At Kansas State, the choice is between Sams, who set a school freshman rushing record for a quarterback last year with 235 yards and three touchdowns in relief of Collin Klein, and Waters, who was NJCAA offensive player of the year after leading Iowa Western to a national championship.
Whomever emerges will have one benefit: The Wildcats return their offensive line intact.
“If I’m the quarterback, I’m awful happy about it, for sure,” K-State coach Bill Snyder said.
Something to prove
With one junior, a trio of sophomores and a redshirt freshman, the Texas Tech offensive line does not hold much experience.
With the high tempo offense that head coach Kliff Kingsbury will run this fall, the offensive line needs to protect the quarterback, allowing him to have time to hit his target downfield and to pave the way for the running back to gain some yards up the middle.
Don’t let this unit’s youth fool you into calling it inadequate.
“I’ve never seen an offensive line work as hard as they work,” junior running back Kenny Williams said. “They’re out there every day at seven-on seven-sessions, getting better and trying to go over schemes.”
While no starting quarterback has been named between redshirt sophomore Michael Brewer and true freshman Davis Webb, the threats on offense are widespread.
Senior receiver Eric Ward returns after last season’s team-leading 1,053 receiving yards and 12 receiving touchdowns.
On the inside, sophomore receiver Jakeem Grant and junior tight end Jace Amaro, a 5-foot-6 frame and a 6-5 frame, could be a dynamic duo.
“The offensive line has really gotten better,” senior defensive end Kerry Hyder said. “They’ve gotten a lot of slack saying that they won’t be too good, but that’s a real solid group of guys. I feel like they’re going to shock people this year on how well they play.”
Defense strong up front
On the opposite side of the line of scrimmage, Texas Tech returns the entire front seven defensively.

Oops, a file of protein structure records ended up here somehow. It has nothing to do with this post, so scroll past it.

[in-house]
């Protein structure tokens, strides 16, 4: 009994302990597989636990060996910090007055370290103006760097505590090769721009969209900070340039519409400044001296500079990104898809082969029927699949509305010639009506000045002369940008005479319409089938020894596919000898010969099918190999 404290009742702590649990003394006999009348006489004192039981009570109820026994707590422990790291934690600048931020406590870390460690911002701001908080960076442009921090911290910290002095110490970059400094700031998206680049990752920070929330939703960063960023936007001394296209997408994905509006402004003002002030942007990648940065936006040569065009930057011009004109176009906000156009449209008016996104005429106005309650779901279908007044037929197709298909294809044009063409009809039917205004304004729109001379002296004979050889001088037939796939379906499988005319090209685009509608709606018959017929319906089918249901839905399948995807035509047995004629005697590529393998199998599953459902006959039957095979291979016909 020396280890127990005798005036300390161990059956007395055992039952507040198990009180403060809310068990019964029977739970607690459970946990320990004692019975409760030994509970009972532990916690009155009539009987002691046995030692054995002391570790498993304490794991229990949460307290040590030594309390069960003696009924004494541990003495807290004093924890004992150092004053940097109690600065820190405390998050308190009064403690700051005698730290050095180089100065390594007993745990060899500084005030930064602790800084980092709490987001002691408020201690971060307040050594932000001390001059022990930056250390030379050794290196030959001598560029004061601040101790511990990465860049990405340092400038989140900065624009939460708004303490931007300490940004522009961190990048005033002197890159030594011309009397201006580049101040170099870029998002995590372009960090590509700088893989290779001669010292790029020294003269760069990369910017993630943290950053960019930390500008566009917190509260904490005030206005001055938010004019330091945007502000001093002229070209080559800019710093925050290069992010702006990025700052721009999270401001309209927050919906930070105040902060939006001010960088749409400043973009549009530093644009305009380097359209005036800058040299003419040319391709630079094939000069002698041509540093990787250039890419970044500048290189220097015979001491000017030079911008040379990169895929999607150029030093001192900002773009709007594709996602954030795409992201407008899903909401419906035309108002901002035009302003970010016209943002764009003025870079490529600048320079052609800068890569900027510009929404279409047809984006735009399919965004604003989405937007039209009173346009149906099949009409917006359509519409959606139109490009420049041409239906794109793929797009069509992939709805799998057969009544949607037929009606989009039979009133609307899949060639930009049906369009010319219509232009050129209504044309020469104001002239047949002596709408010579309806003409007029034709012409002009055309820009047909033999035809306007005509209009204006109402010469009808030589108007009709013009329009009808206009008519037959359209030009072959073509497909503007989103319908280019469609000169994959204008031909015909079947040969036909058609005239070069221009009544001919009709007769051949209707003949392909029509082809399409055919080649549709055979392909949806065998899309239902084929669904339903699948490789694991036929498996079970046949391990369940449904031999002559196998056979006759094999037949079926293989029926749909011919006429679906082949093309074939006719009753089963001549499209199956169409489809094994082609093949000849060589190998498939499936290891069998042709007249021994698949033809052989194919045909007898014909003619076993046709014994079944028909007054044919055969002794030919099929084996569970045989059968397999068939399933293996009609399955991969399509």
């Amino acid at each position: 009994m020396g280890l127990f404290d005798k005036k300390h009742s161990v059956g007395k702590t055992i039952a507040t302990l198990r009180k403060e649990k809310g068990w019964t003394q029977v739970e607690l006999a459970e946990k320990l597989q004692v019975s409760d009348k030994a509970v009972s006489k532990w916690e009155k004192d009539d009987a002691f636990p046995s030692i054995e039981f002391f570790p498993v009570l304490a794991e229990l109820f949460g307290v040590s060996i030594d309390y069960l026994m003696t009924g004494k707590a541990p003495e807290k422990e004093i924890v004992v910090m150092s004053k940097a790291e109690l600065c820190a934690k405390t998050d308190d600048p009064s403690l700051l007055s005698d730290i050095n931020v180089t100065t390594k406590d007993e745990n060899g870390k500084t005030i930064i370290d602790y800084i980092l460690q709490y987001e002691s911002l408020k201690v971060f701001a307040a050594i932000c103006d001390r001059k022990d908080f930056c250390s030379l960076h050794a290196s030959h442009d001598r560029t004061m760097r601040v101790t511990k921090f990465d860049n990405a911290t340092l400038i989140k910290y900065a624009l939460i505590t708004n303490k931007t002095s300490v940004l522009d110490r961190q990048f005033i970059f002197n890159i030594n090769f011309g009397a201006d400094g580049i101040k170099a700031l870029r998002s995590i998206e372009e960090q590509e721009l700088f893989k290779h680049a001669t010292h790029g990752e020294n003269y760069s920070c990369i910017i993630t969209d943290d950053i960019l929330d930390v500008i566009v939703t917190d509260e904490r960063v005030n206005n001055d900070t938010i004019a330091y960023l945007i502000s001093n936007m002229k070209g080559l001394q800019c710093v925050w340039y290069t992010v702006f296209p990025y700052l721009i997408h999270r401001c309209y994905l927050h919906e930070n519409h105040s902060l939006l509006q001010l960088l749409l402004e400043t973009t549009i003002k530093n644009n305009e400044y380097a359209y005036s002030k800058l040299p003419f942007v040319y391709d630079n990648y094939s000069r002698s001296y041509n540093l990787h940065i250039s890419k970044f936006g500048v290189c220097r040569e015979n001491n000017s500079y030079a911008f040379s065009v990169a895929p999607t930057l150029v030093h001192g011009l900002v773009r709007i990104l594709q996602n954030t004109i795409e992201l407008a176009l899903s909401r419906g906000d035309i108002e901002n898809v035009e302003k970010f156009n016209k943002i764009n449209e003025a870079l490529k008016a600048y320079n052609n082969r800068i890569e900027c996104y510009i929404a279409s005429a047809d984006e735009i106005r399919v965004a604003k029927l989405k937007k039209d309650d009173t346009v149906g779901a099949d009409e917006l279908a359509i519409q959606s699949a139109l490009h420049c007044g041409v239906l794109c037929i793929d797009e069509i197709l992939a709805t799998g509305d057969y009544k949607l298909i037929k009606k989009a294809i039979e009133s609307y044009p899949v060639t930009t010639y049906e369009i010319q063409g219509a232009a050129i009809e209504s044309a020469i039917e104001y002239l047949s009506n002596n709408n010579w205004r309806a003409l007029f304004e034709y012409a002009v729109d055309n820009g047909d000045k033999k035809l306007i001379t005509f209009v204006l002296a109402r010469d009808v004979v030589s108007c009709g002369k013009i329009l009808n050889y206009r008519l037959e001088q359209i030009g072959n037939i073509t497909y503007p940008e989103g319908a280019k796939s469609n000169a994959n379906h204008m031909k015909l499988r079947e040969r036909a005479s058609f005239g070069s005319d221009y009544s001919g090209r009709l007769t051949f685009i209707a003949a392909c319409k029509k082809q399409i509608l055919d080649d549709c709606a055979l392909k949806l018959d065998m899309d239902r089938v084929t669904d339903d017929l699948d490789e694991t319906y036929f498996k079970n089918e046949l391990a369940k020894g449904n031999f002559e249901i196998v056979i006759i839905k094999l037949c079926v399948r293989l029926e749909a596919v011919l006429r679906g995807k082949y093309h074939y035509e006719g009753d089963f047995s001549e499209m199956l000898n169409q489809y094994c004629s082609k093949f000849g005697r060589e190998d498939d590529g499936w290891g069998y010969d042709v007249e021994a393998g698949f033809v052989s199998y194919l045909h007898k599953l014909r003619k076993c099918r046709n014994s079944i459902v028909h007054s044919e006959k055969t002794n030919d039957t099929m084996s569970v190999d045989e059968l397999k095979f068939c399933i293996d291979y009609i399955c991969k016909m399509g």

Fifth year senior Kerry Hyder headlines the pack at defensive end.
“We made a big jump coming from last to, like, the middle of the pack last year,” Hyder said. “We feel like with the whole front seven coming back, we can make another jump like that and be in the top 10.”
Hyder has had a different defensive coordinator each of the five years he has been in the red and black.
This season welcomes Matt Wallerstedt coming in off a season at Texas A&M with Kingsbury.
“Well, the coaches come in and we just have blind faith in the coach,” Hyder said. “We realize that he wants the best for us and the best for the university so we really just go in head first and whatever sticks we just roll with it. We don’t question it. We just realize it’s part of the transition.”
Waiting is the hardest part
The buzz in West Texas, coming primarily from Lubbock, is in anticipation of Aug. 30 in Dallas when Tech kicks off for the first time of the 2013 season.
This excitement has been in the air since December when Tech hired Kliff Kingsbury as head coach.
“I feel like he has the fan base more excited about the season,” junior running back Kenny Williams said. “From day one when he got here, there’s basically been a parade. Everyone’s been excited about it.”
So is Kingsbury.
“The parity in this league, it’s exciting,” Kingsbury said. “I think you go in week in and week out and everybody feels that they have a chance to win this league, and it may not be that in that other one I just came from.”
Six different Big 12 teams received votes to finish first in the Big 12 conference.
For the first time in years, there’s within the Red Raiders.
“It’s a lot of belief because a lot of the coaches played for us,” senior defensive end Kerry Hyder said. “They’ve been to Tech. They’ve been through it. They’ve been in the same lockerroom so it’s easier to relate to them. They have the same passion about the game that we do. And how bad we want to win, they want to win just as bad, if not more. They’ve brought a new excitement back to Texas Tech.”
Selling the program
Kansas has seven recruits in place for 2014 despite finishing 1-11 last season with a 0-9 record in the Big 12. Kansas coach Charlie Weis was blunt when asked what he tells prospects to convince them KU should be their choice.
Weis said he pitches the university, the education, the academic support, the strength coach, the trainer, the facilities and plans for stadium improvement.
Oh, and then there’s the team.
“I said, ‘Have you looked at that pile of crap out there?’” Weis said. “‘Have you taken a look at that? So if you don’t think you can play here, where do you think you can play?’ It’s a pretty simple approach, and that’s not a sales pitch. That’s practical.”